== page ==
dc.contributor.authorChen, Mingshengen
dc.contributor.authorCosta de Oliveira, Antonioen
dc.contributor.authorHan, Binen
dc.contributor.authorHenry, Roberten
dc.contributor.authorHsing, Yue-ieen
dc.contributor.authorKurata, Norien
dc.contributor.authorWang, Wenen
dc.contributor.authorJackson, Scott A.en
dc.contributor.authorPanaud, Olivieren
dc.contributor.authorWing, Rod A.en
dc.date.accessioned2016-05-20T09:03:06Z-
dc.date.available2016-05-20T09:03:06Z-
dc.date.issued2015en
dc.identifier.citationCopetti et al. BMC Genomics (2015) 16:538 DOI 10.1186/s12864-015-1762-3en
dc.identifier.doi10.1186/s12864-015-1762-3en
dc.identifier.urihttp://hdl.handle.net/10150/610281-
dc.description.abstractBACKGROUND: Comparative evolutionary analysis of whole genomes requires not only accurate annotation of gene space, but also proper annotation of the repetitive fraction which is often the largest component of most if not all genomes larger than 50 kb in size. RESULTS: Here we present the Rice TE database (RiTE-db) - a genus-wide collection of transposable elements and repeated sequences across 11 diploid species of the genus Oryza and the closely-related out-group Leersia perrieri. The database consists of more than 170,000 entries divided into three main types: (i) a classified and curated set of publicly-available repeated sequences, (ii) a set of consensus assemblies of highly-repetitive sequences obtained from genome sequencing surveys of 12 species; and (iii) a set of full-length TEs, identified and extracted from 12 whole genome assemblies. CONCLUSIONS: This is the first report of a repeat dataset that spans the majority of repeat variability within an entire genus, and one that includes complete elements as well as unassembled repeats. The database allows sequence browsing, downloading, and similarity searches. Because of the strategy adopted, the RiTE-db opens a new path to unprecedented direct comparative studies that span the entire nuclear repeat content of 15 million years of Oryza diversity.en
dc.language.isoenen
dc.publisherBioMed Central Ltden
dc.relation.urlhttp://www.biomedcentral.com/1471-2164/16/538en
dc.rights© 2015 Copetti et al. This is an Open Access article distributed under the terms of the Creative Commons Attribution License (http://creativecommons.org/licenses/by/4.0)en
dc.subjectRiceen
dc.subjectOryzaen
dc.subjectTransposable elementsen
dc.subjectRepeatsen
dc.subjectGenomeen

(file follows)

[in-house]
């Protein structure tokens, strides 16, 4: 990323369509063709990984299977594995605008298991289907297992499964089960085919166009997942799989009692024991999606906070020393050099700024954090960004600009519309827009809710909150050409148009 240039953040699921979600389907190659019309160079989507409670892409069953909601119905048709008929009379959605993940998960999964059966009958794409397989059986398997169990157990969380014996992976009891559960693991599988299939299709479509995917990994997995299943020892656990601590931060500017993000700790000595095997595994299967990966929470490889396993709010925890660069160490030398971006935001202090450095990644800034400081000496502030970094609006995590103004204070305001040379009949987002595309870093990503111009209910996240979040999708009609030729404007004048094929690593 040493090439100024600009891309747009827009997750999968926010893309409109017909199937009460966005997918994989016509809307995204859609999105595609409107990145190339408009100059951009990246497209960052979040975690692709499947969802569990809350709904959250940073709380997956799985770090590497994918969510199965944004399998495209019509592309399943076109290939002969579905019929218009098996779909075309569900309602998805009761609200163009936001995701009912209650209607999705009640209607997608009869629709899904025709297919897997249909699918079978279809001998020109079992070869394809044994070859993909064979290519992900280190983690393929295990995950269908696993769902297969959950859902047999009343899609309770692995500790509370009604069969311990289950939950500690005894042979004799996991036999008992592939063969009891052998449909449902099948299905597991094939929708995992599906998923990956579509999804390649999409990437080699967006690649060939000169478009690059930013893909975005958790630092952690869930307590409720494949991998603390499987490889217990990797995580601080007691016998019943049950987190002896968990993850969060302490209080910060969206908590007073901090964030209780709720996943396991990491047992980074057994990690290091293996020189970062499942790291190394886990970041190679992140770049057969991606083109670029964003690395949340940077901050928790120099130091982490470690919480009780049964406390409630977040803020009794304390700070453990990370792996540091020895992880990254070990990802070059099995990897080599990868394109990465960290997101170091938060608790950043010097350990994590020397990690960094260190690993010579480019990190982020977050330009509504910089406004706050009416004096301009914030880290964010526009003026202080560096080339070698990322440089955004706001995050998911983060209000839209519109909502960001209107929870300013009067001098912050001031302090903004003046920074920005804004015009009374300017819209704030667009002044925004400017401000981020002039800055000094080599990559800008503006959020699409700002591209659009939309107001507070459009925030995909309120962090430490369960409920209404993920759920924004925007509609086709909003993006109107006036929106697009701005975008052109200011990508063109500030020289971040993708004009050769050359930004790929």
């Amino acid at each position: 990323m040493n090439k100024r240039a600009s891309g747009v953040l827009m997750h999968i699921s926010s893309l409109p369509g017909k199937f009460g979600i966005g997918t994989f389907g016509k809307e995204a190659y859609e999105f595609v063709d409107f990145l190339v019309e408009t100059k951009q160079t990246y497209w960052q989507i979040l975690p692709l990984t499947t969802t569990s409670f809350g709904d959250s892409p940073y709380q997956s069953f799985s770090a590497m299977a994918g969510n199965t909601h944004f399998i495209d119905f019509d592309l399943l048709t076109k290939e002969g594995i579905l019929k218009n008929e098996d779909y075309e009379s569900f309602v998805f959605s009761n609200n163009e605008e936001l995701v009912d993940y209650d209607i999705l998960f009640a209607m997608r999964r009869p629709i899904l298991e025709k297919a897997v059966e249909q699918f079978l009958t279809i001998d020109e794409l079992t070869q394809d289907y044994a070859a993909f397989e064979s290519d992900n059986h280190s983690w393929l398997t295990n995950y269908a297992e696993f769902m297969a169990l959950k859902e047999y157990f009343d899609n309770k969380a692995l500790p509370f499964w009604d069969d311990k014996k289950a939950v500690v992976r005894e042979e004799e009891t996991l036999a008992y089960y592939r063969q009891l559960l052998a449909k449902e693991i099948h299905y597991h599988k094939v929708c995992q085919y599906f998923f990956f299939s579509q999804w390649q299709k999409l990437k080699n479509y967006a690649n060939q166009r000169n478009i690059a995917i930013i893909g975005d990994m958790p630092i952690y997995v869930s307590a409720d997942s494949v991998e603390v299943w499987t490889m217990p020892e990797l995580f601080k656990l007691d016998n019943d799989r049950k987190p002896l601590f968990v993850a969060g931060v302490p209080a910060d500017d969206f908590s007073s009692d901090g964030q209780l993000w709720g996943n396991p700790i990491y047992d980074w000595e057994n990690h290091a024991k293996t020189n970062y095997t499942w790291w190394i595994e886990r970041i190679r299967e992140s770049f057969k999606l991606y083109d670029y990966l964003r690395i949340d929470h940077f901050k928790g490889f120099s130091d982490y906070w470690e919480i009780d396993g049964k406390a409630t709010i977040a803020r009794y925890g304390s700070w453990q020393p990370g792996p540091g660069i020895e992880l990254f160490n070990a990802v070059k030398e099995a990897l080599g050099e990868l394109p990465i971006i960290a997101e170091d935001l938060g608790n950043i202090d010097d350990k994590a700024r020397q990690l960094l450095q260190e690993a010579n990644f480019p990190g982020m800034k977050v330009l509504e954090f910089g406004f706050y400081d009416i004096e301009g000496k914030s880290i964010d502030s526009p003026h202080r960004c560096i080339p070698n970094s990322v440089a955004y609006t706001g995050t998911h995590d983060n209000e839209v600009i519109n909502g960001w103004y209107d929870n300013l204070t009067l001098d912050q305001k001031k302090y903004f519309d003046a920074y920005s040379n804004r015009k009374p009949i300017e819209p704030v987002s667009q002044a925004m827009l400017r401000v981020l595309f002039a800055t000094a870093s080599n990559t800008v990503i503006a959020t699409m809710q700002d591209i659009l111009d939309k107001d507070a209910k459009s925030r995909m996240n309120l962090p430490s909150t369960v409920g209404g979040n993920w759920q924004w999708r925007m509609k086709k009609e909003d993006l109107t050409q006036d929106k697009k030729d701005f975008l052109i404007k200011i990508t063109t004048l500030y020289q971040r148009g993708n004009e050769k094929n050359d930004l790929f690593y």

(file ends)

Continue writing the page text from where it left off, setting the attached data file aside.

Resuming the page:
dc.subjectRiTE-dben
dc.titleRiTE database: a resource database for genus-wide rice genomics and evolutionary biologyen
dc.typeArticleen
dc.identifier.eissn1471-2164en
dc.contributor.departmentArizona Genomics Institute, BIO5 Institute and School of Plant Sciences, University of Arizonaen
dc.contributor.departmentInternational Rice Research Institute, Genetic Resource Centeren
dc.contributor.departmentLaboratoire Génome et Développement des Plantes and CNRS and Laboratoire Génome et Développements des Plantes, Université de Perpignan Via Domitiaen
dc.contributor.departmentCenter for Applied Genetic Technologies, University of Georgiaen
dc.contributor.departmentDepartment of Biological Sciences, Wayne State Universityen
dc.contributor.departmentDepartment of Agriculture, Food, and Environment, University of Pisaen
dc.contributor.departmentInstitute of Life Sciences, Scuola Superiore Sant’Annaen
dc.contributor.departmentSchool of Life Sciences, Heriot-Watt Universityen
dc.contributor.departmentInstitute of Plant Biology, University of Zürichen
dc.contributor.departmentPlant Genetics Laboratory, National Institute of Geneticsen
dc.contributor.departmentState Key Laboratory of Plant Genomics, Institute of Genetics and Developmental Biology Chinese Academy of Sciencesen
dc.contributor.departmentPlant Genomics and Breeding Center, Federal University of Pelotasen
dc.contributor.departmentNational Center for Gene Research and Institute of Plant Physiology and Ecology, Shanghai Institutes of Biological Sciences, Chinese Academy of Sciencesen
dc.contributor.departmentQueensland Alliance for Agriculture and Food Innovation, University of Queenslanden
dc.contributor.departmentInstitute of Plant and Microbial Biology, Academia Sinicaen
dc.contributor.departmentState Key Laboratory of Genetic Resources and Evolution, Kunming Institute of Zoology, Chinese Academy of Sciences and University of Chinese Academy of Sciencesen
dc.identifier.journalBMC Genomicsen
dc.description.collectioninformationThis item is part of the UA Faculty Publications collection. For more information this item or other items in the UA Campus Repository, contact the University of Arizona Libraries at repository@u.library.arizona.edu.en
dc.eprint.versionFinal published versionen